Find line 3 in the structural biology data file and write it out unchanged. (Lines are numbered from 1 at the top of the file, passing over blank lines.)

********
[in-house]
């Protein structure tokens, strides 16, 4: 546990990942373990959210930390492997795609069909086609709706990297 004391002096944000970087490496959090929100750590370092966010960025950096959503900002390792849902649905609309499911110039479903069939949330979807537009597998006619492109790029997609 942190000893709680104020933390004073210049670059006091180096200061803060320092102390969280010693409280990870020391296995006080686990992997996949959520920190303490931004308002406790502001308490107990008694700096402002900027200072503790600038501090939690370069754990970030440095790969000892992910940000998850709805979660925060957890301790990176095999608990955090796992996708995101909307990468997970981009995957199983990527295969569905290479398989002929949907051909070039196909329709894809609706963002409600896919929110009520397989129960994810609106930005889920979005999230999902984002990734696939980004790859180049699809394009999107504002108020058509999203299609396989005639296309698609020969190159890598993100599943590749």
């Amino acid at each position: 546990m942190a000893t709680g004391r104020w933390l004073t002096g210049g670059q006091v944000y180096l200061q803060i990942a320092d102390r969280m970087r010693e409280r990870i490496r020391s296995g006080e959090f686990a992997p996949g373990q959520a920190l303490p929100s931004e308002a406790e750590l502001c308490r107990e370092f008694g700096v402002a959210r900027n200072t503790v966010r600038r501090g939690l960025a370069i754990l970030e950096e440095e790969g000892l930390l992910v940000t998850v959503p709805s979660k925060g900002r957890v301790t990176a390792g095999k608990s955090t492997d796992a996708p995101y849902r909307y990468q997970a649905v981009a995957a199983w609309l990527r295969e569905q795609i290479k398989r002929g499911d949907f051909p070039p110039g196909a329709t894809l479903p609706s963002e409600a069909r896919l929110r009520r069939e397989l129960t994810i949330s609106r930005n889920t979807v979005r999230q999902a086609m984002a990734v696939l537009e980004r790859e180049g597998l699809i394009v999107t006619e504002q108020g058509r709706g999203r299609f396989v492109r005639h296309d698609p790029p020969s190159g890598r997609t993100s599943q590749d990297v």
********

């Amino acid at each position: 546990m942190a000893t709680g004391r104020w933390l004073t002096g210049g670059q006091v944000y180096l200061q803060i990942a320092d102390r969280m970087r010693e409280r990870i490496r020391s296995g006080e959090f686990a992997p996949g373990q959520a920190l303490p929100s931004e308002a406790e750590l502001c308490r107990e370092f008694g700096v402002a959210r900027n200072t503790v966010r600038r501090g939690l960025a370069i754990l970030e950096e440095e790969g000892l930390l992910v940000t998850v959503p709805s979660k925060g900002r957890v301790t990176a390792g095999k608990s955090t492997d796992a996708p995101y849902r909307y990468q997970a649905v981009a995957a199983w609309l990527r295969e569905q795609i290479k398989r002929g499911d949907f051909p070039p110039g196909a329709t894809l479903p609706s963002e409600a069909r896919l929110r009520r069939e397989l129960t994810i949330s609106r930005n889920t979807v979005r999230q999902a086609m984002a990734v696939l537009e980004r790859e180049g597998l699809i394009v999107t006619e504002q108020g058509r709706g999203r299609f396989v492109r005639h296309d698609p790029p020969s190159g890598r997609t993100s599943q590749d990297v």